Highwaymen Beetles Hold Up Ants To Steal Their Food In A Really Gross Way


The beetles have exploited a behavior in ants, and now use it to steal the food directly from their stomachs. Hölldobler et al. 2017

You might think you have bad eating habits, but at least you’re not eating someone else’s puke. It turns out that one species of beetle does exactly this, and gets the majority of its food by making ants vomit directly into its mouth.

The beetles (Amphotis marginata) actually exploit a behavior that is common to many species of ants, in which the insects will feed other ants from their colony in the rather charming fashion of regurgitating into each other’s mouths, a process that is technically known as "trophallaxis".


“It's that behavior that this parasitic beetle has sort of capitalized on,” explained Christina Kwapich, who co-authored the study published in PLOS ONE. “It's broken the code of communication between the ants in order to steal that sugary liquid that's meant for other nestmates.”

The researchers discovered that the beetles will sit along the edges of foraging trails made by the ants, and then solicit the workers stuffed with honeydew as they pass by.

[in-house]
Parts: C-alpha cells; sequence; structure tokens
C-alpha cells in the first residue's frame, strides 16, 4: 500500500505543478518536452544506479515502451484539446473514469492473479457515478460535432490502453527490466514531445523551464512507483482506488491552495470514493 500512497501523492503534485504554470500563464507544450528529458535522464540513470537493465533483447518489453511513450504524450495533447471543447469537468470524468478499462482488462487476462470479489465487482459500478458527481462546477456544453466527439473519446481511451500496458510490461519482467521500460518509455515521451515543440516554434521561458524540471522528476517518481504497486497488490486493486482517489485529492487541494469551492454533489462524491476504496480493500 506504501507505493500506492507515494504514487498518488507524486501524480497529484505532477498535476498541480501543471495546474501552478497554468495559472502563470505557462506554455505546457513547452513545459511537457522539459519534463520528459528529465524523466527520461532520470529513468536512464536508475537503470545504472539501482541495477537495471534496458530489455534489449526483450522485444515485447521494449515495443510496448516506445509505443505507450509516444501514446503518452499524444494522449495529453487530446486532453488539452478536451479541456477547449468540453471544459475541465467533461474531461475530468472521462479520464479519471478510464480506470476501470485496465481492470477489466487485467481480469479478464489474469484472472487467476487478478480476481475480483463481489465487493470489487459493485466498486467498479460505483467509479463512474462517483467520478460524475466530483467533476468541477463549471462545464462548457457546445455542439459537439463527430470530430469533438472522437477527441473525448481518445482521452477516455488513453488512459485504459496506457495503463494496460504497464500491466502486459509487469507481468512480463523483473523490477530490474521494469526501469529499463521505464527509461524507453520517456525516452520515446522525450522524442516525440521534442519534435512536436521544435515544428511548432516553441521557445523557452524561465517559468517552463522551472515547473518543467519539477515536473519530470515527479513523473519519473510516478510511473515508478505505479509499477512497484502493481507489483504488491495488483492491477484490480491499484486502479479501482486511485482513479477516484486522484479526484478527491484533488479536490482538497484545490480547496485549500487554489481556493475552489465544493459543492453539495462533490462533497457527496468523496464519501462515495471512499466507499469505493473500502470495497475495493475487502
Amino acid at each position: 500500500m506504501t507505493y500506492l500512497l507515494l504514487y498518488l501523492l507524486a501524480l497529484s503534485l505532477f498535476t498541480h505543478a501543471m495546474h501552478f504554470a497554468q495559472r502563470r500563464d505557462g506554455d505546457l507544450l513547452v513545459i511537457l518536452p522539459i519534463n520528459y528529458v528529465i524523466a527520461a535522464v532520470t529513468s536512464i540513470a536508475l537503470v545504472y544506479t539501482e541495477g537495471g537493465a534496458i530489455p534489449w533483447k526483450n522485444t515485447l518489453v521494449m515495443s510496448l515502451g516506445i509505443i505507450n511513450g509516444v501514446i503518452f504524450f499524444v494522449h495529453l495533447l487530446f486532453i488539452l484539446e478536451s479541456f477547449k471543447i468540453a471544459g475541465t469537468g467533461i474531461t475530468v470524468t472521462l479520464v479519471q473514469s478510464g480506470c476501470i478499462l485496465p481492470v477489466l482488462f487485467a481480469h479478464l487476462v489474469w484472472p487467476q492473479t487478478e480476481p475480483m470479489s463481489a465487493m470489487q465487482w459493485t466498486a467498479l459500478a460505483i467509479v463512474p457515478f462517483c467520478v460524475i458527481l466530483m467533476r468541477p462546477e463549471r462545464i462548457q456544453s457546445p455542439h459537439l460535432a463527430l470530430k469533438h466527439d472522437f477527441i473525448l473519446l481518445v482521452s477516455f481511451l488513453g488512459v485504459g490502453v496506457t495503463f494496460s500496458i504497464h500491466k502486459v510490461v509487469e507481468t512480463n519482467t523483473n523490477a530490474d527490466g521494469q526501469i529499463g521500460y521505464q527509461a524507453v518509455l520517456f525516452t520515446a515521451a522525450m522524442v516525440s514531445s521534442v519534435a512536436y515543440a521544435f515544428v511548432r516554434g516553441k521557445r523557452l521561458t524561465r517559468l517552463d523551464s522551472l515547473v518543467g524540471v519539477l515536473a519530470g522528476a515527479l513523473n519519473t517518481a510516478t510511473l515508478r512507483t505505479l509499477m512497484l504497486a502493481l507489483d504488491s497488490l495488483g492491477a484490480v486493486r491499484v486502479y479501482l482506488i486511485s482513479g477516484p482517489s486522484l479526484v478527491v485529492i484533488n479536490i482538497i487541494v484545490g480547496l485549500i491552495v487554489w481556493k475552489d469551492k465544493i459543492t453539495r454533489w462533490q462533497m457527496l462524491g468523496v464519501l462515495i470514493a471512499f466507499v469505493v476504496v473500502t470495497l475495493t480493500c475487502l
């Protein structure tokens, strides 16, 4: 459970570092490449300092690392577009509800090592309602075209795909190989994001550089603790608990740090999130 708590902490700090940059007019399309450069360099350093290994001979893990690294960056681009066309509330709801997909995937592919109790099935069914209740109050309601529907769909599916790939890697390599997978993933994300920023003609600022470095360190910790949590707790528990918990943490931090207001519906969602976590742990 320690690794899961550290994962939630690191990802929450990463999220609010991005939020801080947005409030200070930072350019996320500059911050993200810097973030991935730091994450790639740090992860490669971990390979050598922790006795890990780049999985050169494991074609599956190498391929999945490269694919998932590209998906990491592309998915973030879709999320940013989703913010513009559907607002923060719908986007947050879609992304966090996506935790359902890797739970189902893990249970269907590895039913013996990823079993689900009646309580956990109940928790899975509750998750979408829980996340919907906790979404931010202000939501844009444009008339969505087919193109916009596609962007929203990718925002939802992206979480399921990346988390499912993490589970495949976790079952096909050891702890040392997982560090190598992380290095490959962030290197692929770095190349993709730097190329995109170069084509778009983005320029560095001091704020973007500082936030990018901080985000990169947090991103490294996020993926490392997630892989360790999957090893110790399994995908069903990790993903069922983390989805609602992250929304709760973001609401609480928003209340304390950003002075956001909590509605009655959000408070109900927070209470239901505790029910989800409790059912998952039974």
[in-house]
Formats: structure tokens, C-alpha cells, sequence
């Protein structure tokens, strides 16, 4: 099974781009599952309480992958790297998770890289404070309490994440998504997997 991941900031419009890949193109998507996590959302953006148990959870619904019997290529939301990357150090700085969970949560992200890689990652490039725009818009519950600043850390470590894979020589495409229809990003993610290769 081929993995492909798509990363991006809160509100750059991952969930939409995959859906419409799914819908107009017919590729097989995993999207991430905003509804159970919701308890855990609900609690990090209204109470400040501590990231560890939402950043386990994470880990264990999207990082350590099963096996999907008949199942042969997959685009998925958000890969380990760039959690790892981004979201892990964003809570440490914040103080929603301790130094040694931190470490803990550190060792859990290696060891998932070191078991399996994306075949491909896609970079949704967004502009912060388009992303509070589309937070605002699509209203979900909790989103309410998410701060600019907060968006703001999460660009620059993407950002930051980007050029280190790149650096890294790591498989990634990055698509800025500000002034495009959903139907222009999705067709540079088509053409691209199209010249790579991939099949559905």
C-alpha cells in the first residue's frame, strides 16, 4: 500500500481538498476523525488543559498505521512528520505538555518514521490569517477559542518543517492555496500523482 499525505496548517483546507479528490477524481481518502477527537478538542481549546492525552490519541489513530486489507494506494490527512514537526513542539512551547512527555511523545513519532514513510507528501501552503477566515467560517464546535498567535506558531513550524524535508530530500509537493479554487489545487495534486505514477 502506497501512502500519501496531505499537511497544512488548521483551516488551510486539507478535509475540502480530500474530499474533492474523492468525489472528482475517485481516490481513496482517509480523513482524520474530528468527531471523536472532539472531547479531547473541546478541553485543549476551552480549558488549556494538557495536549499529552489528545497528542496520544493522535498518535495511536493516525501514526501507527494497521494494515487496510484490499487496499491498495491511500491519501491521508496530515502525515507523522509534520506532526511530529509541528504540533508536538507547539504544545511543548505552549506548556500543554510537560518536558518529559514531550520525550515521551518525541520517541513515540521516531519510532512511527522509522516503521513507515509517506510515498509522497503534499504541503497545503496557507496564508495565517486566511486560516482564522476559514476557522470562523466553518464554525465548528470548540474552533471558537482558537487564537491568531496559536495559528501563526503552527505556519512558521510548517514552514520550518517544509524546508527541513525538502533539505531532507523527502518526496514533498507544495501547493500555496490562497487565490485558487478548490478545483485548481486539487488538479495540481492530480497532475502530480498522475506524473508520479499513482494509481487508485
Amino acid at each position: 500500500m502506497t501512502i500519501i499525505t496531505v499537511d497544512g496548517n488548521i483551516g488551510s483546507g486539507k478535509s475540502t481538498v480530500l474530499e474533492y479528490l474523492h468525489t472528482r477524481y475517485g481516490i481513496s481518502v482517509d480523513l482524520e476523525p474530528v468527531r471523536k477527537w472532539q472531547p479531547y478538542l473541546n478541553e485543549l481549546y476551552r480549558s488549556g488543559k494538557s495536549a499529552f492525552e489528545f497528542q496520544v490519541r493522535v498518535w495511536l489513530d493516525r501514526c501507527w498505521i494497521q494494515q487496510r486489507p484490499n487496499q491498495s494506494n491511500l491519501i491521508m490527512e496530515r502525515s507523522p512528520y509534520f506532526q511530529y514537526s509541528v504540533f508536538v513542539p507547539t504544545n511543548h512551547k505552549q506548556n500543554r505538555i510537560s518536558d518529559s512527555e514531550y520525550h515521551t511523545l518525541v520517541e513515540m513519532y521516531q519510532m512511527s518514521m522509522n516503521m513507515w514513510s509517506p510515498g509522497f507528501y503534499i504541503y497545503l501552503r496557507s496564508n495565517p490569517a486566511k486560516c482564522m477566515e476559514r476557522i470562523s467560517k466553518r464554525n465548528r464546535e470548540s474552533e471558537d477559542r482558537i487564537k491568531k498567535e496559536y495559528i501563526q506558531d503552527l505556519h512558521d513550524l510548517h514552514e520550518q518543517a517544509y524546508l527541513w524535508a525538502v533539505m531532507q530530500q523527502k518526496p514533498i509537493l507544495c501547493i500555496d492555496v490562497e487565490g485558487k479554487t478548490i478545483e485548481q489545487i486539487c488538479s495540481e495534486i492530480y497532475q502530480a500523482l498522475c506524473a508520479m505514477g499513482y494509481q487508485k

“We refer to them as highwaymen beetles, because they're robbing the traffic lines of the ants,” joked Kwapich. But the beetles are so good at this chunder deception that they are actually able to get the unfortunate ants to vomit more than they would when feeding a fellow nestmate.

Arizona State University 


The beetles manage to get the ants to barf using some fairly intense trickery. First of all, the beetles tap and caress the ants with their antennae, whilst secreting an attractive chemical from their heads. This beguiles the ants into staring into their faces and licking their heads. The beetles stimulate them to open their mouthparts and extend their labium (lower lip), getting the unfortunate ants to puke directly into their mouths. Delicious.

In effect, the beetle seduces the ant before sticking its fingers down its throat.

Using radioactive honeydew, the researchers were able to track the puking of food between the ants and the beetles. By doing this, they figured out that the hoodwinked ants regurgitated 1.8 times more liquid to the beetles than they do to their own kind. The researchers were also able to note that the beetles never gave food back to the ants, making it a case of pure parasitism.

The rather unusual lifestyle does not, however, come without risk. If the beetles make a mistake, and the ants realize that they are not in fact other ants wanting a meal but beetles slurping on their hurl, the ants will flip the beetles over and literally tear them limb from limb.


So, if the choice is being torn apart or eating vomit for the rest of your life, I think the answer is pretty clear.

[H/T: New Scientist]

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